An attorney for Fort Dodge dentist James Knight said the decision, the first of its kind in Iowa, is a victory for family values because Knight fired Melissa Nelson in the interest of saving his marriage, not because she was a woman.

Nelson, 32, worked for Knight for 10 years, and he considered her a stellar worker. But in the final months of her employment, he complained that her tight clothing was distracting, once telling her that if his pants were bulging that was a sign her clothes were too revealing, according to the opinion.

He also once allegedly remarked about her infrequent sex life by saying, “that’s like having a Lamborghini in the garage and never driving it.”

Knight and Nelson – both married with children – started exchanging text messages, mostly about personal matters, such as their families. Knight’s wife, who also worked in the dental office, found out about the messages and demanded Nelson be fired. The Knights consulted with their pastor, who agreed that terminating Nelson was appropriate.

Knight fired Nelson and gave her one month’s severance. He later told Nelson’s husband that he worried he was getting too personally attached and feared he would eventually try to start an affair with her.

Nelson filed a lawsuit alleging gender discrimination, arguing she would not have been terminated if she was male. She did not allege sexual harassment because Knight’s conduct may not have risen to that level and didn’t particularly offend her.

Knight argued Nelson was fired not because of her gender, but because her continued employment threatened his marriage. A district judge agreed, dismissing the case before trial, and the high court upheld that ruling.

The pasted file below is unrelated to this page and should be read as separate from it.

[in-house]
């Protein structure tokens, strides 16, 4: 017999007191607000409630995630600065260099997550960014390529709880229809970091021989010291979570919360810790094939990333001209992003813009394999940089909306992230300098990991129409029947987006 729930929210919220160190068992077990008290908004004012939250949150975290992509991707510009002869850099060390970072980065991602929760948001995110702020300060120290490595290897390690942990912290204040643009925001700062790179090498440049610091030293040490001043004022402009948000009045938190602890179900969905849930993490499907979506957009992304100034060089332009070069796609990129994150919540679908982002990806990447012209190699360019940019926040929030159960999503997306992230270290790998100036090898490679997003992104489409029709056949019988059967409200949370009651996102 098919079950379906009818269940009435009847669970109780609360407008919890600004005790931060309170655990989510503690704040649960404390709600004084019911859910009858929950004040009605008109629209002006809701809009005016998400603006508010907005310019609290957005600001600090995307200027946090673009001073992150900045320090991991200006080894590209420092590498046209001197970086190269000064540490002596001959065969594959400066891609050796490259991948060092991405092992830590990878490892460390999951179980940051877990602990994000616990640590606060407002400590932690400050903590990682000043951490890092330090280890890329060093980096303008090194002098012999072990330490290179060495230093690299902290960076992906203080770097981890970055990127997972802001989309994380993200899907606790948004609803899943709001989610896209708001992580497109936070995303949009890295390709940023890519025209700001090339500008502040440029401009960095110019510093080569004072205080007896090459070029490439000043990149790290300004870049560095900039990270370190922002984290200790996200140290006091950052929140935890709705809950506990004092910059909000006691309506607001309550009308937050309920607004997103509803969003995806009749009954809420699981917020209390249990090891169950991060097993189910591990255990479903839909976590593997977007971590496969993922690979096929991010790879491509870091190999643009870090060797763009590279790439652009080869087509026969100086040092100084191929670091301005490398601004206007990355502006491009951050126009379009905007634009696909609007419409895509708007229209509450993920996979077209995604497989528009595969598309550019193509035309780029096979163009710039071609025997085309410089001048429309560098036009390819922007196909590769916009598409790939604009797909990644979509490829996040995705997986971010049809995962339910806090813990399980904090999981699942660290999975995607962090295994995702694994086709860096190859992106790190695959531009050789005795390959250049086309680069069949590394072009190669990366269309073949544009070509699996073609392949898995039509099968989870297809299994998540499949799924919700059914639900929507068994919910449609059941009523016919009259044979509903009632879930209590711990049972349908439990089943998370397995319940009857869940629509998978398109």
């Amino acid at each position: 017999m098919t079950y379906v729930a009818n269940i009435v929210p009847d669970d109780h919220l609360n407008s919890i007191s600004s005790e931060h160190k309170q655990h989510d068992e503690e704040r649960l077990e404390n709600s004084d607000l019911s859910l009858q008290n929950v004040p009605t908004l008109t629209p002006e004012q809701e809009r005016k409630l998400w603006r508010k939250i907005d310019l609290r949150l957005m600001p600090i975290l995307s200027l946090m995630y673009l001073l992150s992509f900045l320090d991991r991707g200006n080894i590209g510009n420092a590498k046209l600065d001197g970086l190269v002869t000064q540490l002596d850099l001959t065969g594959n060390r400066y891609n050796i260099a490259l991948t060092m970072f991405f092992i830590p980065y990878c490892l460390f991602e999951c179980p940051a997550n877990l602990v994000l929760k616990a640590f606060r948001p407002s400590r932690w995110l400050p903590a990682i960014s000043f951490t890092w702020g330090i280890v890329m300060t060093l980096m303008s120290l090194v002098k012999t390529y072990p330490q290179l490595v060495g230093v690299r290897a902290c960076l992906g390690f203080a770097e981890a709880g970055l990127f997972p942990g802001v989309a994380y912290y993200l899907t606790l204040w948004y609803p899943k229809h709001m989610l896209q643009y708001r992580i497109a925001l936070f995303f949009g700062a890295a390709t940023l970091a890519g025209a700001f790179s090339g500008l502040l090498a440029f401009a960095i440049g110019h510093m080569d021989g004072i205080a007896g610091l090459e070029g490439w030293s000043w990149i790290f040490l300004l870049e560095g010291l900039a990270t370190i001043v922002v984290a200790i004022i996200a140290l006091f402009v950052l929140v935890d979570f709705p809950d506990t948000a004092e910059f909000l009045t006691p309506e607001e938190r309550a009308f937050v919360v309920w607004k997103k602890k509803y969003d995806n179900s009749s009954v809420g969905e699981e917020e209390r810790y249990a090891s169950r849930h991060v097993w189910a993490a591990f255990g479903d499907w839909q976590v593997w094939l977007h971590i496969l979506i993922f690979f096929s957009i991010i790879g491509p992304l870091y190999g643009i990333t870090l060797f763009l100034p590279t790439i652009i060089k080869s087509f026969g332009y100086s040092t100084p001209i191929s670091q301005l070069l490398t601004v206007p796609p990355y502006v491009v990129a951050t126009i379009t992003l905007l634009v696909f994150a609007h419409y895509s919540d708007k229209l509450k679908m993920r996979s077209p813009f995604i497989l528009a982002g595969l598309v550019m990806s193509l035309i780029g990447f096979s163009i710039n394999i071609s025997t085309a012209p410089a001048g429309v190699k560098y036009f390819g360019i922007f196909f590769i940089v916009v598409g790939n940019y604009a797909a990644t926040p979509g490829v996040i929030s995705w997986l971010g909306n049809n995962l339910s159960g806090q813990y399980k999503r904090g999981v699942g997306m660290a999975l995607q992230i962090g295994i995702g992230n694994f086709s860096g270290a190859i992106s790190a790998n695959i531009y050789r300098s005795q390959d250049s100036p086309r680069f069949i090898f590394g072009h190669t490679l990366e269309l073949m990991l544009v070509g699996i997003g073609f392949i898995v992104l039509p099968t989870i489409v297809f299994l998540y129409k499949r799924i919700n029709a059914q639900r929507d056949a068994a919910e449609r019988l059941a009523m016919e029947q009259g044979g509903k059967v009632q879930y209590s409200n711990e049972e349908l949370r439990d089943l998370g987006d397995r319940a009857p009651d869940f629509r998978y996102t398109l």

Mansfield noted that Knight had an all-female workforce and Nelson was replaced by a woman.

He said the decision was in line with state and federal court rulings that found workers can be fired for relationships that cause jealousy and tension within a business owner’s family. One such case from the 8th Circuit Court of Appeals upheld a business owner’s firing of a valued employee who was seen by his wife as a threat to their marriage. In that case, the fired employee had engaged in flirtatious conduct.

Mansfield said allowing Nelson’s lawsuit would stretch the definition of discrimination to allow anyone fired over a relationship to file a claim arguing they would not have been fired but for their gender.

 

The most overused tool in a litigator’s toolbox

From Meyer v. Snyder’s Lance, Inc., Case No.  4:12-CV-215 (COL) (M.D. Ga.):